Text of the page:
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IBA: Court to Conduct Magistrate, Commissioner Evaluation

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The Marion Circuit and Superior Courts have announced they will be conducting a performance evaluation of all current Magistrates and Commissioners now serving those courts. The online survey will be produced by the Indianapolis Bar Association and will be available for completion beginning September 1.

“As supervisors, the judges of the Circuit and Superior Court felt it was important to seek the feedback of attorneys practicing in our courts in order to fully evaluate performance,” said Judge Bob Altice, Marion County Superior Court Presiding Judge. “Part of our responsibility as judges is to continuously work to improve the delivery of legal services and the performance of the people serving in these important positions directly impacts our ability to effectively operate our courts. The survey is important and timely.”

The survey link will be sent by email to all attorneys in the Marion County Prosecutor’s Office and the Marion County Public Defender Agency, those entering an appearance in Marion Circuit Court or any of the county’s superior courts in the past three years, and all current attorney members of the Indianapolis Bar Association. Only those for whom an email address could not be located would be omitted.

Those receiving the survey are asked to only respond in regard to those judicial officers with whom they have had direct professional contact. Forty-four judicial officers are listed.

The courts sought to also include the members of the Marion County Bar Association; however, the MCBA’s leadership did not have an updated membership list available.

The survey will remain open to participants until September 15. Once closed, only the Indianapolis Bar Association’s Executive Director will have access to the confidential results which will be delivered directly to the court’s human resources director. It is the court’s plan to deliver each magistrate and commissioner’s results to their supervising judge(s) for review.

Anyone believing they should be in the survey group and not receiving the email notice is encouraged to contact Julie Armstrong, Indianapolis Bar Association Executive Director for assistance at jarmstrong@indybar.org or call 317.269.2000.•

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  1. Indiana's seatbelt law is not punishable as a crime. It is an infraction. Apparently some of our Circuit judges have deemed settled law inapplicable if it fails to fit their litmus test of political correctness. Extrapolating to redefine terms of behavior in a violation of immigration law to the entire body of criminal law leaves a smorgasbord of opportunity for judicial mischief.

  2. I wonder if $10 diversions for failure to wear seat belts are considered moral turpitude in federal immigration law like they are under Indiana law? Anyone know?

  3. What a fine article, thank you! I can testify firsthand and by detailed legal reports (at end of this note) as to the dire consequences of rejecting this truth from the fine article above: "The inclusion and expansion of this right [to jury] in Indiana’s Constitution is a clear reflection of our state’s intention to emphasize the importance of every Hoosier’s right to make their case in front of a jury of their peers." Over $20? Every Hoosier? Well then how about when your very vocation is on the line? How about instead of a jury of peers, one faces a bevy of political appointees, mini-czars, who care less about due process of the law than the real czars did? Instead of trial by jury, trial by ideological ordeal run by Orwellian agents? Well that is built into more than a few administrative law committees of the Ind S.Ct., and it is now being weaponized, as is revealed in articles posted at this ezine, to root out post moderns heresies like refusal to stand and pledge allegiance to all things politically correct. My career was burned at the stake for not so saluting, but I think I was just one of the early logs. Due, at least in part, to the removal of the jury from bar admission and bar discipline cases, many more fires will soon be lit. Perhaps one awaits you, dear heretic? Oh, at that Ind. article 12 plank about a remedy at law for every damage done ... ah, well, the founders evidently meant only for those damages done not by the government itself, rabid statists that they were. (Yes, that was sarcasm.) My written reports available here: Denied petition for cert (this time around): http://tinyurl.com/zdmawmw Denied petition for cert (from the 2009 denial and five year banishment): http://tinyurl.com/zcypybh Related, not written by me: Amicus brief: http://tinyurl.com/hvh7qgp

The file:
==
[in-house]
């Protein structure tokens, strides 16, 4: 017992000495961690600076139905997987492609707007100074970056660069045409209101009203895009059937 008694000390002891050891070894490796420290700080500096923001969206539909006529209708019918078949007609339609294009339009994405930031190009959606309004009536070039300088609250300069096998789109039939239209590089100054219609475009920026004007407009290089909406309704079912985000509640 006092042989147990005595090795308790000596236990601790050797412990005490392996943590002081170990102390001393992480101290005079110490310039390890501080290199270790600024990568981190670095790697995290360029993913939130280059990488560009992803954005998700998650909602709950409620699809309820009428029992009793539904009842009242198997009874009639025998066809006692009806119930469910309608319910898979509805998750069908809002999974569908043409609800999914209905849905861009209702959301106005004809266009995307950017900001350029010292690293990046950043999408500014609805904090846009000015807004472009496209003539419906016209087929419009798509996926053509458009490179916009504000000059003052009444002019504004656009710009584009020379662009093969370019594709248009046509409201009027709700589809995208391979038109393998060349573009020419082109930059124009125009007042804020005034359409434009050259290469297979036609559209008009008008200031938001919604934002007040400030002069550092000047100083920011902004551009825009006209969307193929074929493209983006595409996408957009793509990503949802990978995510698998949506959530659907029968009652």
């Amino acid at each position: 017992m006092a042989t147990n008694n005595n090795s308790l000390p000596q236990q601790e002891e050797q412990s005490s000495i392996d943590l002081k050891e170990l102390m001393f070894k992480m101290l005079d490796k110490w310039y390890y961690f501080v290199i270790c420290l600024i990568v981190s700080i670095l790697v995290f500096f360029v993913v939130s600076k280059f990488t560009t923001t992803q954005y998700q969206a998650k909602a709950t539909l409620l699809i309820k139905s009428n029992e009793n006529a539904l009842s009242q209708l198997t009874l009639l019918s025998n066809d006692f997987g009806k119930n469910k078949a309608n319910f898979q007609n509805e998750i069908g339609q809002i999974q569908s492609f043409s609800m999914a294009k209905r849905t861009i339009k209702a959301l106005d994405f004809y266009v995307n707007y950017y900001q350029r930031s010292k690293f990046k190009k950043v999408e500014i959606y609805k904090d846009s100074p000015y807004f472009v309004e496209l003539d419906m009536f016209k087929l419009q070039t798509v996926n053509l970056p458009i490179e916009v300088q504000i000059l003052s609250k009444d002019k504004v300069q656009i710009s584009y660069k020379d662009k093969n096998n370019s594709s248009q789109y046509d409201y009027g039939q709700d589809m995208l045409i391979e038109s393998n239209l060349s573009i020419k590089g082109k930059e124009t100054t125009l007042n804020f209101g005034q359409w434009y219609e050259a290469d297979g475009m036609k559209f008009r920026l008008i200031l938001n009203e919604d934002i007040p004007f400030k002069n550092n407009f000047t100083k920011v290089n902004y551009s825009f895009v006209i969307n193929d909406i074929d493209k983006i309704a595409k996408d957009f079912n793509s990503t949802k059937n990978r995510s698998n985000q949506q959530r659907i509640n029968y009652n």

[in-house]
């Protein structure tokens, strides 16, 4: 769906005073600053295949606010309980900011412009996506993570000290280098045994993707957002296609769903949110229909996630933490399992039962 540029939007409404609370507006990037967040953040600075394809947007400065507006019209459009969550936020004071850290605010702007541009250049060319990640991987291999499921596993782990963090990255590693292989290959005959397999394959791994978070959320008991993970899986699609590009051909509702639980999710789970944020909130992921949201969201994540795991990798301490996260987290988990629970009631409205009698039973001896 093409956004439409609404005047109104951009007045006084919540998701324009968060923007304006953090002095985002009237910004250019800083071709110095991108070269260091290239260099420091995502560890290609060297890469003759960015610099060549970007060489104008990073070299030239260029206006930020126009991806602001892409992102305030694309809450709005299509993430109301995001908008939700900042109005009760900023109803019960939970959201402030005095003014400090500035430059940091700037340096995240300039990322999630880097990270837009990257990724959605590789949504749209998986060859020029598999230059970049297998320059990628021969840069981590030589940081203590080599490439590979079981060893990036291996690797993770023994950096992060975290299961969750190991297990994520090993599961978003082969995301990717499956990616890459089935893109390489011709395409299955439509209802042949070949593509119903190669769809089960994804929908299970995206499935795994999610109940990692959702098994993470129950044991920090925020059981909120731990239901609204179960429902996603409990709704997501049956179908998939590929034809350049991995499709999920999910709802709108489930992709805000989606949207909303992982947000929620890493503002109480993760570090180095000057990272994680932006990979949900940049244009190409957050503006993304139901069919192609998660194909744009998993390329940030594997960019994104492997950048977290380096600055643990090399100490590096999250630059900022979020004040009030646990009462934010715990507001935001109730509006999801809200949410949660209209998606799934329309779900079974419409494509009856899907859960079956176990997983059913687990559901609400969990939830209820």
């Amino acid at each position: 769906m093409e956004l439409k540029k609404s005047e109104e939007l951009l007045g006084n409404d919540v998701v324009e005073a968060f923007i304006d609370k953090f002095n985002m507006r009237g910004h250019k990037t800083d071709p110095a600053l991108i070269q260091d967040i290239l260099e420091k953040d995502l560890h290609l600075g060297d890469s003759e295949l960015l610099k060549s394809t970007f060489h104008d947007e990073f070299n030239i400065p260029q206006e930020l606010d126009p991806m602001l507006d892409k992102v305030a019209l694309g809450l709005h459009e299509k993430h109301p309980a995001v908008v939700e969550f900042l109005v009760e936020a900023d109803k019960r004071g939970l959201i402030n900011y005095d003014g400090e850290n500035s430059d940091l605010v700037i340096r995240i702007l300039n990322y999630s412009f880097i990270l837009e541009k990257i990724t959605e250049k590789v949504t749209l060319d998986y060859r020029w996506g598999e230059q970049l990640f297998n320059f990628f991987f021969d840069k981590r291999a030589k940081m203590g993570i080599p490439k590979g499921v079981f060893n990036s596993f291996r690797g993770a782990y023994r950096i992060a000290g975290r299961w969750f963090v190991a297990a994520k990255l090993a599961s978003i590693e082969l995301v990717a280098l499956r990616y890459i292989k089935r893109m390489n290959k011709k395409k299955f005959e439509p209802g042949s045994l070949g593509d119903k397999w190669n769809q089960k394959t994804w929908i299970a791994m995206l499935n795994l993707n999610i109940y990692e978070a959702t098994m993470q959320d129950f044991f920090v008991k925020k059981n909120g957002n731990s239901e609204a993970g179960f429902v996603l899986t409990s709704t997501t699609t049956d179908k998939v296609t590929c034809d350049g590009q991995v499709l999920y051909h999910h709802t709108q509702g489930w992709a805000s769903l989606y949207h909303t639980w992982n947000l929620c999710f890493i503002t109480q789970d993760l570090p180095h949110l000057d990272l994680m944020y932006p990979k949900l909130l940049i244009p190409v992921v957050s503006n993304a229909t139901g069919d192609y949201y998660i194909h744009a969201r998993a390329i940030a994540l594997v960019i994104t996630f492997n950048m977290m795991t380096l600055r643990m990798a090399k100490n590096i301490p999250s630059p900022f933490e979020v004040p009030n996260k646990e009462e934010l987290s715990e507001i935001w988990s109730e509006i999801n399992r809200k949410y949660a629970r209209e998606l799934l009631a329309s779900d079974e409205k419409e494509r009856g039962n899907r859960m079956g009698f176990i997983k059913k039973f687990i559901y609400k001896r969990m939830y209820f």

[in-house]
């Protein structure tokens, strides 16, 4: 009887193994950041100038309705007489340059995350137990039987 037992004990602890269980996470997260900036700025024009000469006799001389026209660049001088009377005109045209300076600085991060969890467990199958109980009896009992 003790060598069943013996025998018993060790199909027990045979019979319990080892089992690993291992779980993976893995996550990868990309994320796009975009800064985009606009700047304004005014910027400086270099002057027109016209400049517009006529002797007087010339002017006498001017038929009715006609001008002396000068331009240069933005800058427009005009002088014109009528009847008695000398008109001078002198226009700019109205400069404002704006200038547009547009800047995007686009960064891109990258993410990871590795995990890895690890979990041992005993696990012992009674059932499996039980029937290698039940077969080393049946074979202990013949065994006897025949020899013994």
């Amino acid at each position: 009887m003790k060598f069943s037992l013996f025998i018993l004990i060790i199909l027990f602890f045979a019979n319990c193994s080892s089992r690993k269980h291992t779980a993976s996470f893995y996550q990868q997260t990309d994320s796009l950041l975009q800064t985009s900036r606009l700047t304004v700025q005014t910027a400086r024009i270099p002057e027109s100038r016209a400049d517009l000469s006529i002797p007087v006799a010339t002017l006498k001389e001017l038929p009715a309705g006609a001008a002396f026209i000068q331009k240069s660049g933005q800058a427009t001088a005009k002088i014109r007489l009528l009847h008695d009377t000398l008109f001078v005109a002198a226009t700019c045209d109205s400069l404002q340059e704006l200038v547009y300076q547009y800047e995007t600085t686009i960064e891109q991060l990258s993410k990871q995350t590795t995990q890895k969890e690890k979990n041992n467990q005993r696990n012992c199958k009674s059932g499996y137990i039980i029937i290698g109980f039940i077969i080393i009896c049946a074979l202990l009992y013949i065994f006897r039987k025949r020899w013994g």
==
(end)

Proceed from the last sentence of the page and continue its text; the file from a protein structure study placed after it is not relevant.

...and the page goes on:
4. Justice has finally been served. So glad that Dr. Ley can finally sleep peacefully at night knowing the truth has finally come to the surface.

  5. While this right is guaranteed by our Constitution, it has in recent years been hampered by insurance companies, i.e.; the practice of the plaintiff's own insurance company intervening in an action and filing a lien against any proceeds paid to their insured. In essence, causing an additional financial hurdle for a plaintiff to overcome at trial in terms of overall award. In a very real sense an injured party in exercise of their right to trial by jury may be the only party in a cause that would end up with zero compensation.

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